As a child, my family would enjoy Hanukkah brunch at my grandmother’s home in Omaha, Nebraska. We would light the candles, say the blessings, and, without fail, eat to our hearts’ content. After the meal, my cousins, siblings, and I would relocate to the basement to play with toys, hide-and-seek, and even the occasional board game. One Hanukkah, I was feeling particularly mischievous, and I guess I might have said something that got on my brother’s nerves. Who can blame me? I was only a child. Angrily, he chased me for a good few laps around the basement, all because of something a little rude I said...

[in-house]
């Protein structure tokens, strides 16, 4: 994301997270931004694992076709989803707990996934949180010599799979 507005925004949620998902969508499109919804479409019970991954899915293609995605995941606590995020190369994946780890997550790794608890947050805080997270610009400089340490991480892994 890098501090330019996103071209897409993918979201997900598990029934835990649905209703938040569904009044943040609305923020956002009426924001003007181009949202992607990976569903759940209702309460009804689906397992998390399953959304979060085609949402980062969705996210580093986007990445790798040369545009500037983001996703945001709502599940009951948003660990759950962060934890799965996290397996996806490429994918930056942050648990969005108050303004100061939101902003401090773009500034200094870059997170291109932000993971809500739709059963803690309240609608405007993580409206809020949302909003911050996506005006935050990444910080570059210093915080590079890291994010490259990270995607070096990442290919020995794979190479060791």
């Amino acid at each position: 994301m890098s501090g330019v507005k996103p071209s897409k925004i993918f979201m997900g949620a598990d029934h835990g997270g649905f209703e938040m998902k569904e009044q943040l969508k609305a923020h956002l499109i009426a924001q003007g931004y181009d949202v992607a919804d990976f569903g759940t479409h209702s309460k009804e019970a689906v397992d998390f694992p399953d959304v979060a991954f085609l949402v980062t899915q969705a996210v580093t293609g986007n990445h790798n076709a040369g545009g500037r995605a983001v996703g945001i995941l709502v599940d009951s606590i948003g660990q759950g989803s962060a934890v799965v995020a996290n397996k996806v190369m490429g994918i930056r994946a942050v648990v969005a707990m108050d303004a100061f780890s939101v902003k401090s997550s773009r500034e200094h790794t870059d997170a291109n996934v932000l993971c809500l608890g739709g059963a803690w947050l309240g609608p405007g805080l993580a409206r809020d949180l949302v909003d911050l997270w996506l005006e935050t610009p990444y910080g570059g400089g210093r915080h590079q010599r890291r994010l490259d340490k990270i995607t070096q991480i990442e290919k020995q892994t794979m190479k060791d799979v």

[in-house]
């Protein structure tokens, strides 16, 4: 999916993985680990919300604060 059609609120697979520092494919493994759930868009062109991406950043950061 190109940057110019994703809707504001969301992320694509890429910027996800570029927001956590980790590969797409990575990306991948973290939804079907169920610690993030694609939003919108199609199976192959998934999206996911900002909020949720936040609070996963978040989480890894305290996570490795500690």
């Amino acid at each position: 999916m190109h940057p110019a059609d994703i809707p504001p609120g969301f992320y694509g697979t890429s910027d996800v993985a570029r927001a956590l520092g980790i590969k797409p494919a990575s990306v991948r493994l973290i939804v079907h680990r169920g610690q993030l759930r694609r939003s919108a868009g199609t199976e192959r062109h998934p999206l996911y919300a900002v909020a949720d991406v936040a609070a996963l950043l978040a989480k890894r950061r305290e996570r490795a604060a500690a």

I don’t remember how the story ends, however, growing up, I can tell you that not every family gathering of mine was rainbows and butterflies. So too in our Torah with the infamous story of Joseph and his relationship with his siblings, our biblical ancestors did not always have rainbows and butterflies at their family gatherings, either.
My Jewish Learning, Summary of Introduction to Parashat Vayeshev
These are the descendants of Jacob. Joseph was 17 and a shepherd watching sheep with his brothers. In an evil manner, Joseph reported his brothers’ idle talk to his father. But Jacob loved Joseph more than all his other sons and made him an embroidered coat. When the brothers saw that their father loved Joseph more, they hated him.
- How can we understand the role of Joseph in his family system?
- What can we learn from the fact that our ancestors could not speak peacefully to one another?
- Do any of the words of our above commentators resonate with you? If so, which one and why? If not, what comment might you add?